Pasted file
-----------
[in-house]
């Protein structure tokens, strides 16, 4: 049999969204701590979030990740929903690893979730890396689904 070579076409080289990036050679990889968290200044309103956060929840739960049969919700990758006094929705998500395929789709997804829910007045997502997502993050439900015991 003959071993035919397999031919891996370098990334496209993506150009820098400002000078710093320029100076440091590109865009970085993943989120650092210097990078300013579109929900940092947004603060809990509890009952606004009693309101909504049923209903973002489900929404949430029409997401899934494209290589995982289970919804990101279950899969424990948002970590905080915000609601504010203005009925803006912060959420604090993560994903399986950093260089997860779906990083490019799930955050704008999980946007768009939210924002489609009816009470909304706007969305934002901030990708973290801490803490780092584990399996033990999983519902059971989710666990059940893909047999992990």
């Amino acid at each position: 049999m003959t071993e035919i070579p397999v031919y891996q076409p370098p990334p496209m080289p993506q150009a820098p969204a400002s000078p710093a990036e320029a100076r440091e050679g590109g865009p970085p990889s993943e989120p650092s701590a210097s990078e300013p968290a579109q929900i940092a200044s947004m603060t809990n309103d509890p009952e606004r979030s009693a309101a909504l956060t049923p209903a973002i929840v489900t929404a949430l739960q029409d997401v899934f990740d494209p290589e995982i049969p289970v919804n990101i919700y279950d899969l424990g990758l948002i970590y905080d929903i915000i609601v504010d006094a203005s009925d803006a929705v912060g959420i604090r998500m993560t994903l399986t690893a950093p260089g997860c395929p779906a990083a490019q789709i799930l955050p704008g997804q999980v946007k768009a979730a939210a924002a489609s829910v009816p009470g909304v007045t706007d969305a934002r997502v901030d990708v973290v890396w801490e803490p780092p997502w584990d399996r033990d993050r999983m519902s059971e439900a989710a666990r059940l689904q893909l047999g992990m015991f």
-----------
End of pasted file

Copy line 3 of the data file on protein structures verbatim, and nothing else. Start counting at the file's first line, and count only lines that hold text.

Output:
């Amino acid at each position: 049999m003959t071993e035919i070579p397999v031919y891996q076409p370098p990334p496209m080289p993506q150009a820098p969204a400002s000078p710093a990036e320029a100076r440091e050679g590109g865009p970085p990889s993943e989120p650092s701590a210097s990078e300013p968290a579109q929900i940092a200044s947004m603060t809990n309103d509890p009952e606004r979030s009693a309101a909504l956060t049923p209903a973002i929840v489900t929404a949430l739960q029409d997401v899934f990740d494209p290589e995982i049969p289970v919804n990101i919700y279950d899969l424990g990758l948002i970590y905080d929903i915000i609601v504010d006094a203005s009925d803006a929705v912060g959420i604090r998500m993560t994903l399986t690893a950093p260089g997860c395929p779906a990083a490019q789709i799930l955050p704008g997804q999980v946007k768009a979730a939210a924002a489609s829910v009816p009470g909304v007045t706007d969305a934002r997502v901030d990708v973290v890396w801490e803490p780092p997502w584990d399996r033990d993050r999983m519902s059971e439900a989710a666990r059940l689904q893909l047999g992990m015991f």